Imagine a house: it’s upmarket, expensive, palatial and dreamlike. Inside there are beautiful furnishings, plush sofas, beds designed to help your posture, the best china and silverware, a shower that’s automatic and walk-in cupboards. Inside, the new occupants can be seen through the huge glass windows, about to enjoy their new life together in the house. But appearances can be deceiving and in this special abode, one half of the couple is trapped and cannot shake free from a world she cannot escape. So, just your average Sunday afternoon rom-com, then.
That story is the basis for Swallow, the feature debut from director Carlo Mirabella-Davis and concerns a young expectant mother Hunter (Haley Bennett) and her partner Richie (Austin Stowell) as they settle down in their new home, a preset from his well off parents. But Hunter isn’t happy: she is still in love and excited about her pregnancy, her underlying mental health problems are bubbling to the surface under the weight of the surroundings she finds herself in, namely the world of the upper-class, a place she has no control over but seemingly has control of her. She finds solace, however brief, in a surreal way, one that not even she can fathom.
As feature debuts go, this one is right up there with some of the very best we have seen in the last decade or so. Composed, articulate, thoughtful, provocative and measured, it has the hallmarks of so many filmmakers he is clearly inspired by, but to bring one’s own distinctive, singular vision to the screen within the confines faced with a small, independent film makes it all the more impressive. It’s both a slow burn and a tense thriller as Davis beautifully orchestrates his tale of mental health, toxic relationships and societal and economical standings, all the while keeping you on the edge of your seat as to where it may lead.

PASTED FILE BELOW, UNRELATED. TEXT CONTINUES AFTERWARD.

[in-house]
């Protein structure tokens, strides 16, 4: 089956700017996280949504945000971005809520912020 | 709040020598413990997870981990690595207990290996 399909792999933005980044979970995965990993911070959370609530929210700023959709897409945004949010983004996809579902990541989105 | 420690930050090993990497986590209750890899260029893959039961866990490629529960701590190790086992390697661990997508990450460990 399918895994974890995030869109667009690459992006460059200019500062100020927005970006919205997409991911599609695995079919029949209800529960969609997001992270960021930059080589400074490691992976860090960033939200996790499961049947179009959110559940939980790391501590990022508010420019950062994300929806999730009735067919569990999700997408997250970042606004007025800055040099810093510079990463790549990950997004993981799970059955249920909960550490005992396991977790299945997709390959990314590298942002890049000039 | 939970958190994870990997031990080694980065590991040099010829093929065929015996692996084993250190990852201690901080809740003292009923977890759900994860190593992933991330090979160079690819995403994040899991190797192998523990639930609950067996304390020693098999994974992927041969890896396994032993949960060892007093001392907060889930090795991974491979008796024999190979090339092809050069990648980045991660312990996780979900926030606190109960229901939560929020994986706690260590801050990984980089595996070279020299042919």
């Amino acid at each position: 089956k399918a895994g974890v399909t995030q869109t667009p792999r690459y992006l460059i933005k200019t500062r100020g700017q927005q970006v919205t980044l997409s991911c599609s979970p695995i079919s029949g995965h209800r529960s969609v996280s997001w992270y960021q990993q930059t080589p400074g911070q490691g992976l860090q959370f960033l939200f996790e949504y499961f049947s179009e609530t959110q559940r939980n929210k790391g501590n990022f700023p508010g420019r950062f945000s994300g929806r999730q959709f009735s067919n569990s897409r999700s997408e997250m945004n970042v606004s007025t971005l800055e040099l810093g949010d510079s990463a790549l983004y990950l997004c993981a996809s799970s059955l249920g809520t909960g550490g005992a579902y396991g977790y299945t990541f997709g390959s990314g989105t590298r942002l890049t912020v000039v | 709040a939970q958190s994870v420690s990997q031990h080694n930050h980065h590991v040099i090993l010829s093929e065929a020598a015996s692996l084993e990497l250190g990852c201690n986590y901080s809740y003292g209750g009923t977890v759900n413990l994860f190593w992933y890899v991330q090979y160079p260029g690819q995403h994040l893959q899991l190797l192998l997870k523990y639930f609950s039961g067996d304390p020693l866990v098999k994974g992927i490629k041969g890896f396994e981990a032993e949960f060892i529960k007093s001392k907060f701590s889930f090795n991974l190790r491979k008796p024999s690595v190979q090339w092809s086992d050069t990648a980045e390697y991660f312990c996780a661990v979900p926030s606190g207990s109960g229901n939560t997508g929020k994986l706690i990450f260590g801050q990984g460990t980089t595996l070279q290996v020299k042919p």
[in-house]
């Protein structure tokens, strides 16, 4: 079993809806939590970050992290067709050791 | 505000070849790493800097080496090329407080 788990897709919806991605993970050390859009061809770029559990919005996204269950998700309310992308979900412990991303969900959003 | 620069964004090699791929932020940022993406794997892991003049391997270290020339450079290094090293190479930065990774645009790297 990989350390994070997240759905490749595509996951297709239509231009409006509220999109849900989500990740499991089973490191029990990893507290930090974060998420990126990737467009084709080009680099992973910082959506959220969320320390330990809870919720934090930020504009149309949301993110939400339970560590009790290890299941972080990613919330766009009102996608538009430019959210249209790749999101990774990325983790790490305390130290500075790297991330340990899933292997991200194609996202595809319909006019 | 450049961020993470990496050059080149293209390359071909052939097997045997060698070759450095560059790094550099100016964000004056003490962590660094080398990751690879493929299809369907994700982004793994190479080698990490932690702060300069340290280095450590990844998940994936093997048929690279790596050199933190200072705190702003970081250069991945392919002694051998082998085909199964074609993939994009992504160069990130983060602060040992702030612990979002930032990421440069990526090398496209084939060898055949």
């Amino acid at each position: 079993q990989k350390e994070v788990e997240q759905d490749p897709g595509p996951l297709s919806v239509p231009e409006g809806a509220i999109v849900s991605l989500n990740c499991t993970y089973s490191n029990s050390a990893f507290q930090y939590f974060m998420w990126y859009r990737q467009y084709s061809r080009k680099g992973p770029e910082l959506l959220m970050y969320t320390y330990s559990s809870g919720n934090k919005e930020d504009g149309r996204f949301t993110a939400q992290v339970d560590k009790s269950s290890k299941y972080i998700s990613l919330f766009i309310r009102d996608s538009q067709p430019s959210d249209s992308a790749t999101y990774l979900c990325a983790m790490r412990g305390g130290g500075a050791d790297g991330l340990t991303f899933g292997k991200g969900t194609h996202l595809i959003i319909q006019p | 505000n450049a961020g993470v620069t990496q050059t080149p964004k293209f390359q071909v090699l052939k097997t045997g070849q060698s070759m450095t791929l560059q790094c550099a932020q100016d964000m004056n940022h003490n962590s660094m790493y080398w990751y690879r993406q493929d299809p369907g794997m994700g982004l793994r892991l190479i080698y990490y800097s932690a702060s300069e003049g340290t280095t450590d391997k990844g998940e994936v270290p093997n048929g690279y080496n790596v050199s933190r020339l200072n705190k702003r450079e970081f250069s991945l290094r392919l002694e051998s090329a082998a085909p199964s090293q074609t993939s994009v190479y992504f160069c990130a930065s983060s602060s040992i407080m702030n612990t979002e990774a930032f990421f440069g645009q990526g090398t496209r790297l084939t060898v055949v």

It helps, too, when you have someone so in sync with what story and themes you are trying to tell at the top of your acting pile and Davis lucked out with Bennett, who is as intoxicating as the film she inhabits. She’s been good before but this sees her head to the stratosphere as she throws herself into the role with no holds barred, with a complexity, honesty, and nuance that you’d struggle to find a comparison too, she’s just that good. Going to places you wouldn’t expect and doing things you don’t see coming, she’s a marvel right from the off.
While its themes are tough and provoking, Swallow excels from being both a psychologically rich and human examination of the effects of mental health whilst also being a taut, engrossing thriller that keeps you guessing long after the credits have rolled, not least got Bennett’s impeccable central turn and Davis’ calling-card in the making direction. Superb.